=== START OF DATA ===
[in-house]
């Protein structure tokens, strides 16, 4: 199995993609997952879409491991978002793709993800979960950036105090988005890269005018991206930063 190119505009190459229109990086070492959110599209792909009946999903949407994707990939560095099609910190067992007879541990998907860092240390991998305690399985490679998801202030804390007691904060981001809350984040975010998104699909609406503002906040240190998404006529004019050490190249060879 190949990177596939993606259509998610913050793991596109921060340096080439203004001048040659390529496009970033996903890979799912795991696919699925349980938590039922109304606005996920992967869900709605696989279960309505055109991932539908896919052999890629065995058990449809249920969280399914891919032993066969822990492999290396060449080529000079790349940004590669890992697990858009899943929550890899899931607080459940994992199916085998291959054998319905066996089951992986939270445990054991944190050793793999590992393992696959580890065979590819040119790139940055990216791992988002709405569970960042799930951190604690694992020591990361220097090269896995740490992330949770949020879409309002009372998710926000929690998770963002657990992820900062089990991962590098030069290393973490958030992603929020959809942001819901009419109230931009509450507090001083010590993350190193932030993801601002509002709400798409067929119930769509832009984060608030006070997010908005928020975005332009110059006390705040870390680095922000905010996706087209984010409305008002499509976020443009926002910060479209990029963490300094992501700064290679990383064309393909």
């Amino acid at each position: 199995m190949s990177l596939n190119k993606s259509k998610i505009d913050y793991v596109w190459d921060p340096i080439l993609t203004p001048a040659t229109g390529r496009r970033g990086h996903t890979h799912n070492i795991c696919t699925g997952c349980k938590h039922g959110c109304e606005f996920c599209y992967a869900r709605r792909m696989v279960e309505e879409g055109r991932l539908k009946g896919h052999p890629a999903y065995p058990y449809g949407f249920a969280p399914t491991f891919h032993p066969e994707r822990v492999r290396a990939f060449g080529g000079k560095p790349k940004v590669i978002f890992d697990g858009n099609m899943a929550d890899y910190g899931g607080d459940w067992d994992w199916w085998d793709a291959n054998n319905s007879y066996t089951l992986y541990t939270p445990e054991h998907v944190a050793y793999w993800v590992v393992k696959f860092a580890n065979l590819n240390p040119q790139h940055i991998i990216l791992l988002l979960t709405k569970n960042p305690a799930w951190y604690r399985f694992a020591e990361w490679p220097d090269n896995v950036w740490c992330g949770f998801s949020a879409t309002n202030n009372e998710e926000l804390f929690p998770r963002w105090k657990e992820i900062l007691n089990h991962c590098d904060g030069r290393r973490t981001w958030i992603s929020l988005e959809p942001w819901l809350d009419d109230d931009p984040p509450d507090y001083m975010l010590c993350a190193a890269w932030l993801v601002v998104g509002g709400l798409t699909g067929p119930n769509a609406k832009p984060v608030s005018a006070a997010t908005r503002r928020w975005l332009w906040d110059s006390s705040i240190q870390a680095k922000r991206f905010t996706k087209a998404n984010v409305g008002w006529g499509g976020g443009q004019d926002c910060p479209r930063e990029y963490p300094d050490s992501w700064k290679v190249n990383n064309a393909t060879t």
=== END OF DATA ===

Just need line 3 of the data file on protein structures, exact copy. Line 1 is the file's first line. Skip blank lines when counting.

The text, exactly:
């Amino acid at each position: 199995m190949s990177l596939n190119k993606s259509k998610i505009d913050y793991v596109w190459d921060p340096i080439l993609t203004p001048a040659t229109g390529r496009r970033g990086h996903t890979h799912n070492i795991c696919t699925g997952c349980k938590h039922g959110c109304e606005f996920c599209y992967a869900r709605r792909m696989v279960e309505e879409g055109r991932l539908k009946g896919h052999p890629a999903y065995p058990y449809g949407f249920a969280p399914t491991f891919h032993p066969e994707r822990v492999r290396a990939f060449g080529g000079k560095p790349k940004v590669i978002f890992d697990g858009n099609m899943a929550d890899y910190g899931g607080d459940w067992d994992w199916w085998d793709a291959n054998n319905s007879y066996t089951l992986y541990t939270p445990e054991h998907v944190a050793y793999w993800v590992v393992k696959f860092a580890n065979l590819n240390p040119q790139h940055i991998i990216l791992l988002l979960t709405k569970n960042p305690a799930w951190y604690r399985f694992a020591e990361w490679p220097d090269n896995v950036w740490c992330g949770f998801s949020a879409t309002n202030n009372e998710e926000l804390f929690p998770r963002w105090k657990e992820i900062l007691n089990h991962c590098d904060g030069r290393r973490t981001w958030i992603s929020l988005e959809p942001w819901l809350d009419d109230d931009p984040p509450d507090y001083m975010l010590c993350a190193a890269w932030l993801v601002v998104g509002g709400l798409t699909g067929p119930n769509a609406k832009p984060v608030s005018a006070a997010t908005r503002r928020w975005l332009w906040d110059s006390s705040i240190q870390a680095k922000r991206f905010t996706k087209a998404n984010v409305g008002w006529g499509g976020g443009q004019d926002c910060p479209r930063e990029y963490p300094d050490s992501w700064k290679v190249n990383n064309a393909t060879t």